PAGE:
Republicans are seizing on rising inflation as they attempt to derail President Biden’s economic agenda and take back control of Congress in next year’s midterm elections.
GOP lawmakers have highlighted quickly rising prices, and strategists believe the issue could resonate deeply with a broad range of voters while congressional Democrats push ahead with plans to spend trillions more.
But many economists expect prices to cool off well before voters head to the polls, posing risks for the GOP’s strategy.
For now, though, Americans are reckoning with higher costs for gasoline, food, automobiles and numerous other goods and services after prices plunged during the depths of the coronavirus pandemic.
Consumer prices have risen 5.4 percent in the past 12 months, according to the Labor Department, as the swift reopening of the economy pushes inflation higher.
Republicans have started referring to “Bidenflation” on the campaign trail, and GOP lawmakers are getting theatrical with their attacks.
Sen. Joni Ernst (R-Iowa) gave a speech on the Senate floor last week with a sign that read “The Price is Up” accompanied by a “wheel of inflation,” making an obvious play on the “Price is Right” game show.
On the House campaign side, the National Republican Congressional Committee this month released a batch of Fourth of July ads hitting vulnerable Democrats over the rising cost of "burgers, buns, propane and gas."
For items such as hotel rooms, airfares and gasoline, prices have simply rebounded to their pre-pandemic levels. But other goods — like automobiles, rental cars and a wide range of consumer technology — are more expensive because of supply shocks.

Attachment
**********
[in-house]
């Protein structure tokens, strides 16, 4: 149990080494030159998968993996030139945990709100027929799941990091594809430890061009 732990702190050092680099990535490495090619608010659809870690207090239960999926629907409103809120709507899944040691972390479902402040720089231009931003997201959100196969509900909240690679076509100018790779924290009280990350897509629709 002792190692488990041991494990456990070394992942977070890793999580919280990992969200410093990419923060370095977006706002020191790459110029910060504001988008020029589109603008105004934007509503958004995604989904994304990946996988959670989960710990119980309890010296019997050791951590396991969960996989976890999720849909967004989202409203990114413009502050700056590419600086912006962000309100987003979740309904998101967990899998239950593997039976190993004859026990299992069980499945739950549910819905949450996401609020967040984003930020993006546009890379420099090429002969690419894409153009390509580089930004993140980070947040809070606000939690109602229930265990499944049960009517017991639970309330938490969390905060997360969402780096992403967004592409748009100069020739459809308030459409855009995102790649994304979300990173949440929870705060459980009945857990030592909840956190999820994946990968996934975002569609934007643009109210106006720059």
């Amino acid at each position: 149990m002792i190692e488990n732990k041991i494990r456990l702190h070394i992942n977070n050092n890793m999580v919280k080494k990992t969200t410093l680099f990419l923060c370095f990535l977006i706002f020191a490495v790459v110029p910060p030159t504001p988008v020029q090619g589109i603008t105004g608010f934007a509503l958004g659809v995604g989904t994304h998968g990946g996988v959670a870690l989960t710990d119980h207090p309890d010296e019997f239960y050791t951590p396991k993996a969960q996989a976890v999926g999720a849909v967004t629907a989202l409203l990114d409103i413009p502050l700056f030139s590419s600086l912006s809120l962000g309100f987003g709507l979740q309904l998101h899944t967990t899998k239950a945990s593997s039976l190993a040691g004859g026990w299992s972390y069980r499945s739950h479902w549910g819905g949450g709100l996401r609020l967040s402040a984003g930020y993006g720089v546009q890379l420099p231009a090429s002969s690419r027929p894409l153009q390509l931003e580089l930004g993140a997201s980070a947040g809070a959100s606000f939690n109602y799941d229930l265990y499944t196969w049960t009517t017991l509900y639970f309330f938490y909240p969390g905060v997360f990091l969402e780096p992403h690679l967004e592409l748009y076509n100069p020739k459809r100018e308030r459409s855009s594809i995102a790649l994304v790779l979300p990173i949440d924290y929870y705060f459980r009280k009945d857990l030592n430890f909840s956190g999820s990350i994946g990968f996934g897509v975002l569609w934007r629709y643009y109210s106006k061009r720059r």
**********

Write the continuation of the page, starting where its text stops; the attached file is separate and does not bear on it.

“It's true that [inflation] has risen in recent months, but it would be a mistake to think that it is free of all Covid influence,” wrote Ian Shepherdson, chief economist at Pantheon Economics, in a Thursday research note.
“All we can say for sure about the big picture, then, is that inflation excluding all Covid effects is much lower than the current core rate, and that if it is rising, the rate of increase is slow.”
Treasury Secretary Janet Yellen expressed confidence last week that high inflation, while troubling, would not persist for much longer.
“We will have several more months of rapid inflation, so I’m not saying that this is a one-month phenomenon,” Yellen said in a Thursday interview with CNBC.
“But I think over the medium-term, we’ll see inflation decline back toward normal levels,” she added. “Of course, we have to keep a careful eye on it.”
Rising prices have already shown signs of denting consumer confidence.
The University of Michigan’s widely watched consumer sentiment index fell 5.5 points earlier this month from a June level of 85.5, due largely to rising prices.
“Inflation has put added pressure on living standards, especially on lower and middle income households, and caused postponement of large discretionary purchases, especially among upper income households,” said survey chief economist Richard Curtin.
A Fox News poll released late last month found that 83 percent of respondents said they were concerned about inflation.
Republicans say the issue plays well for them because it impacts voters across all spectrums.
“Everyone is pissed off that they’re paying more for gas,” said one GOP operative. “Everyone is pissed off that they’re paying more groceries. Everyone is upset that they can’t find a house to buy because the housing market is through the roof.”
Additionally, Republicans are optimistic that the issue has the power to attract new voters or those who do not usually cast ballots for Republicans.
“I think it’s a great opportunity for Republicans to try to turn some soft Democrats red,” said Dan Eberhart, a GOP donor. “People are going to vote [with] their pocketbook and the economy, and their pocketbook is a lot closer to them than the economy in general.”